I realize that I already am failing on my posting goals, but I am in the process of moving. Regular posting will begin after Bun and I are settled in our new home. We went to the vet today to get her wellness examination and travel documents. Unfortunately for me she threw a tantrum during the appointment. Will I ever not be embarrassed by a pet’s behavior at the animal clinic?
Anyways, I had the opportunity today to speak with a professional in education outreach. She is heading a program designed to expand the reach of STEM-oriented English education, and something in our conversation really struck me. I asked her opinion about the quintessential component of getting educational research out of the lab and into the communities. She immediately replied, “Passion. More than in any other field you need passion for this. You can’t be driven by money. Passion.”
I realize that this gets into tricky territory. I could write a series disproving the myths that vacations really are vacations, that parents don’t call at all hours of the day and night, and that teachers are avaricious leeches who simply should be satisfied that they get paid at all. For the time being, however, I would like to set aside those thoughts. I never had anyone say so frankly and fervently that passion was the key. It’s typically a lukewarm, noncommittal response; it is the answer given when there is none. The insistence and feeling she poured into that word left an impression on me.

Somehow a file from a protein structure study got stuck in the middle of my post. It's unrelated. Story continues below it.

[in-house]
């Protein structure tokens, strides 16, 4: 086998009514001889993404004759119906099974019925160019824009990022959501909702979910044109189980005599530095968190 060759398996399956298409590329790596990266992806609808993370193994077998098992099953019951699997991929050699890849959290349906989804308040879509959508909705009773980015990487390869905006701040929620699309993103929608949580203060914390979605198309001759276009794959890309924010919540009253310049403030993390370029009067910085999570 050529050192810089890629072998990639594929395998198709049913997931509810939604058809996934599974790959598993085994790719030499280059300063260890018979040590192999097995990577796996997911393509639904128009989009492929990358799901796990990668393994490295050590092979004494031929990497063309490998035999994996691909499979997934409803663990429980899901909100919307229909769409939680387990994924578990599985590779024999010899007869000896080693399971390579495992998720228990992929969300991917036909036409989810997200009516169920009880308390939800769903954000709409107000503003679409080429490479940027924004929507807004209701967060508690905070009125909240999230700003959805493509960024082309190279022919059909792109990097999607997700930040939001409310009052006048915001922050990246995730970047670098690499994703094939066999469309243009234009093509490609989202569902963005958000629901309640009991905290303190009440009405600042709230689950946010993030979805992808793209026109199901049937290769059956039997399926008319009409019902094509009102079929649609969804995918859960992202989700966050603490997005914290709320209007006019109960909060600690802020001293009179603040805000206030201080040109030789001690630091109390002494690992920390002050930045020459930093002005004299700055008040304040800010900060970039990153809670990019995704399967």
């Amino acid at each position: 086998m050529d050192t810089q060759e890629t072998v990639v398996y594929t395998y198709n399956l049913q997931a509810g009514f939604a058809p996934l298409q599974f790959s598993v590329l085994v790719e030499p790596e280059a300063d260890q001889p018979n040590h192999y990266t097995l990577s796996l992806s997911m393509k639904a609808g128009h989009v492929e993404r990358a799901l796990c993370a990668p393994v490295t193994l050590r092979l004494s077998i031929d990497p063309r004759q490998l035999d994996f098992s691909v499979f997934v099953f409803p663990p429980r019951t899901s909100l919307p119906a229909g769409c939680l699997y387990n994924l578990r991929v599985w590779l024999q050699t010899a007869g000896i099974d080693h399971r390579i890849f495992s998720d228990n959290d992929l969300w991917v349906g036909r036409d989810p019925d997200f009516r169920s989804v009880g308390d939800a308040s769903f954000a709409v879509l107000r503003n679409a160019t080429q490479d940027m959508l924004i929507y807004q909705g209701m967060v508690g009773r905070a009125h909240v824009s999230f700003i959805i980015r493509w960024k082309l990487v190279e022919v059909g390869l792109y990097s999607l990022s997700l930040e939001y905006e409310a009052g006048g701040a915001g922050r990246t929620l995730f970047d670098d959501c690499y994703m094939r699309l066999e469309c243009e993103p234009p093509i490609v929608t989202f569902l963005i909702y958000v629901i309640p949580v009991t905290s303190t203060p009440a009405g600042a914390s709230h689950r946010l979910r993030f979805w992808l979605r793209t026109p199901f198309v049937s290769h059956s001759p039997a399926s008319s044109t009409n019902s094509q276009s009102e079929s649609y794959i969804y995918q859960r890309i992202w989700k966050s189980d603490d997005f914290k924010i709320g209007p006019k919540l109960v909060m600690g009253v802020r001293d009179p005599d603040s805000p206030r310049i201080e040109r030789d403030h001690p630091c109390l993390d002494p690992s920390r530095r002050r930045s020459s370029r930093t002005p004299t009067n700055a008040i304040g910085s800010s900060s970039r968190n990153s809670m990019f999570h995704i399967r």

I am about to embark on a new journey. I am full of nervousness and anticipation, but I am eager to become a force for improvement. I dream of a world where quality education isn’t a privilege. I look for a future when education isn’t simply a means to an end. I hope for a day when children aren’t ignored because they don’t fit a restricted view of success – when they are more than numbers used to establish parameters for resource allocation. I work for a place where every child will be valued sincerely as an individual and will experience the joys of discovery and creation. I strive for a time when language learning and cultural appreciation (not appropriation!) are borne from respectful curiosity and not entwined with language death or hegemony.
I jokingly describe myself as a borderline misanthrope with eternal optimism, but I think that is what drives me. That is where I find my passion. I hold that, no matter how terrible we are making this world, we do have the capacity to improve it. There will be obstacles to surmount. There will be disappointing setbacks. However, as long as I have this passion to drive me, I think that I will be able to consider my efforts as contributions.